The play that won the game in the end, with the thought process of pushing a player out of bounds when the quarterback is out of the pocket, a lot of people say that’s a sign of a growing defense. Do you agree?

“It was smart. If you noticed, and everybody was focused on where the ball was thrown, but Malcolm (Jenkins) did the same thing to another receiver on the other side of the field. He actually forced him. That’s good football. Good players do it in key situations in this league and two of our guys actually did it on that one. Patrick Robinson knew exactly what he was doing because as soon as the guy caught the ball, if you watch him, he goes right to the official. Good officiating. I want to make sure I get that out. Good officiating on that play.”

How much presence of mind does it take for a defensive back to know that a quarterback has gone out of the pocket and to push the receiver out of bounds?

“Yeah, the scramble and the whole thing and you’re allowed to do it, make sure the ball’s not in the air when you do it, otherwise it’s going to be a penalty for defensive pass interference. Again, there were two instances on that one play. That means a number of guys are being coached well and guys are embracing it and did the right thing.”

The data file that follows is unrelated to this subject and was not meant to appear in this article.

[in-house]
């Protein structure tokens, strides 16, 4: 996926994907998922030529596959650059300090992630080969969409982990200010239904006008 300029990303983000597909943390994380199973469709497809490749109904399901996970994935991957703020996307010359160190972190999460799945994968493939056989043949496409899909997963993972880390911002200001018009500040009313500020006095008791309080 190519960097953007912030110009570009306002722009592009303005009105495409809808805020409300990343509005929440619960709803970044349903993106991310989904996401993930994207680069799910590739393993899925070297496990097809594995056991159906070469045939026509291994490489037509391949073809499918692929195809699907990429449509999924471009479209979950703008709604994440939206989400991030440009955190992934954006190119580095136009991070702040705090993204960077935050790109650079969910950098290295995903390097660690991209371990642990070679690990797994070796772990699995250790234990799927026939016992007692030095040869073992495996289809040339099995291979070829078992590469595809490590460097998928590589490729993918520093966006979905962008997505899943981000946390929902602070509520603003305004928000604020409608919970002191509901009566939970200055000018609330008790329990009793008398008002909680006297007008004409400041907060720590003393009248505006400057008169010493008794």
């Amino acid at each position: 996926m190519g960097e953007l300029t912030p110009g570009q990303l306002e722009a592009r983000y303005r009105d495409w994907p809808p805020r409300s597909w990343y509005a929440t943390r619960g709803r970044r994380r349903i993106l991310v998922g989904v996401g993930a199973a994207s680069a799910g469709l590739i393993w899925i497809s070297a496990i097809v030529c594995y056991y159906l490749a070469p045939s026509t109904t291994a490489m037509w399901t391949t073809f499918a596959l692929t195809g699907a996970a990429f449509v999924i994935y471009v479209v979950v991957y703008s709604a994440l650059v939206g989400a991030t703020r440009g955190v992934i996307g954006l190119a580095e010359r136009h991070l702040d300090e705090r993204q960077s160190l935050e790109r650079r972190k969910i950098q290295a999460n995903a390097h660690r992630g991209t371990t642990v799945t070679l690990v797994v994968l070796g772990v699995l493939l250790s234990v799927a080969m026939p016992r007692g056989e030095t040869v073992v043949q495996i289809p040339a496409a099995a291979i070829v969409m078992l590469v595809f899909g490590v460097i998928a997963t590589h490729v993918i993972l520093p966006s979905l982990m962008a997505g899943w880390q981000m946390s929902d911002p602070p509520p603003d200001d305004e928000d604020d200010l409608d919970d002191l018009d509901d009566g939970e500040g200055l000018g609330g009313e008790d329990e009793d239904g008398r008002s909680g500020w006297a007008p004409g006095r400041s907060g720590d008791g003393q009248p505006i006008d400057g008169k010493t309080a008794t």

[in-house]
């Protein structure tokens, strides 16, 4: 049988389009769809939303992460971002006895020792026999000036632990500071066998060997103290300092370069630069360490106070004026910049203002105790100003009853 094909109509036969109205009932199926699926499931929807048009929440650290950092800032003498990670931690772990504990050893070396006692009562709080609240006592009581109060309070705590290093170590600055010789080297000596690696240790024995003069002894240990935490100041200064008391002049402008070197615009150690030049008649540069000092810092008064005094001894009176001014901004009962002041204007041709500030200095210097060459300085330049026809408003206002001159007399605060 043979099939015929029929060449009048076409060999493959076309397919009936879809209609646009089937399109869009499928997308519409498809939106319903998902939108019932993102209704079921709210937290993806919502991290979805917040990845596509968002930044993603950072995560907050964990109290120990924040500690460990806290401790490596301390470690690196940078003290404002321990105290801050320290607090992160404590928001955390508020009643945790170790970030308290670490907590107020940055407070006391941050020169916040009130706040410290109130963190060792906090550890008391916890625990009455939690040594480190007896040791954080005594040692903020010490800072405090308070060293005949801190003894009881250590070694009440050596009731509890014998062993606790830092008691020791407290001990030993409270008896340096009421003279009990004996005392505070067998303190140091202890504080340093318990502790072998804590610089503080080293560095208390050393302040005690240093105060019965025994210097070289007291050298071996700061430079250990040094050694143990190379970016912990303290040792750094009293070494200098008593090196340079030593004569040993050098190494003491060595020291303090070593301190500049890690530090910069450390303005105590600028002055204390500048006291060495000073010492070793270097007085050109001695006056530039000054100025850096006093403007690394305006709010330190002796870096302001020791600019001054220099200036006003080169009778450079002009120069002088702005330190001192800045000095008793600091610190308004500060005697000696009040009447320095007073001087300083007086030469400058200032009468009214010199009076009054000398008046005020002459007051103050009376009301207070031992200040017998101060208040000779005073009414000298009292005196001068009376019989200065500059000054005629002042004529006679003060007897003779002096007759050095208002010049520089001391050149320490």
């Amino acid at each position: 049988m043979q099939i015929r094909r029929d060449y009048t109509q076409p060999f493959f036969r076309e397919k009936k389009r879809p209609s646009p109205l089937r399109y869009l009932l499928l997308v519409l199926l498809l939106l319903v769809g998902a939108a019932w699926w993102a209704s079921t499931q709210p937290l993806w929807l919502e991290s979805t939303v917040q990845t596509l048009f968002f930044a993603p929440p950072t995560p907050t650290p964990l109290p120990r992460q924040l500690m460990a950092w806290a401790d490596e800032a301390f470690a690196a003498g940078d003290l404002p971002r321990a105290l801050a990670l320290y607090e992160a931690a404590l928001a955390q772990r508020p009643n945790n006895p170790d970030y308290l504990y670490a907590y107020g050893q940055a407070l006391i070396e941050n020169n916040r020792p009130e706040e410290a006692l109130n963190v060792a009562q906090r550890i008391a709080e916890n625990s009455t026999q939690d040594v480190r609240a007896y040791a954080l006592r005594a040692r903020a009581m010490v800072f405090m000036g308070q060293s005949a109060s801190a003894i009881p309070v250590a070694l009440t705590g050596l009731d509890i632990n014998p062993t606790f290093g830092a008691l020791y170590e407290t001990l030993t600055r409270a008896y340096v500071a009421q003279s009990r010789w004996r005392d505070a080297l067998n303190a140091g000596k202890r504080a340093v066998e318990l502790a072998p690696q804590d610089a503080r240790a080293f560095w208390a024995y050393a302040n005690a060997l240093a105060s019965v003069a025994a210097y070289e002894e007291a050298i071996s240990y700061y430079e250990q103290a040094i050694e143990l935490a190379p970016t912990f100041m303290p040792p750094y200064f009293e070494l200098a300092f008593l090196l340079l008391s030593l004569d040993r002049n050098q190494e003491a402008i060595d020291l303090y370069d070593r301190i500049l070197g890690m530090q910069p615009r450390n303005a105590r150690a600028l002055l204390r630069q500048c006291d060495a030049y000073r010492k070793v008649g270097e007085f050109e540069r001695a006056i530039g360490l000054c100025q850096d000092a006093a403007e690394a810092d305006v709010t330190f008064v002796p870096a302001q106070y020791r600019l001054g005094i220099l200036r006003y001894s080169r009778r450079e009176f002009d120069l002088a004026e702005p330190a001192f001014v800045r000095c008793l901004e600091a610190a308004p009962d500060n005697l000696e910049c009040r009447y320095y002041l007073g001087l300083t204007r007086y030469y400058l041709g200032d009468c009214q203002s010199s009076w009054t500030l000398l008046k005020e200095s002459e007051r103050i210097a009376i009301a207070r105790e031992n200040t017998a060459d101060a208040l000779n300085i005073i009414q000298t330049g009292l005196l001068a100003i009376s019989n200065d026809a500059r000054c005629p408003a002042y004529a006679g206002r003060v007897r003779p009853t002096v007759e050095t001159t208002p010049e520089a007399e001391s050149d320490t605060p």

Once Patrick Robinson pushed him out, did you know you guys were going to get the flag?

“I had no idea. I saw touchdown and here we go to overtime. I was a little bit crushed. I was looking for a knockdown sack or an interception. I didn’t know it until the end and then somebody said, ‘Hold on a second.’”

A lot of people look at stats, and I guess you could say stats don’t measure heart. That’s what Malcolm Jenkins showed on that play and a lot of other guys have shown that.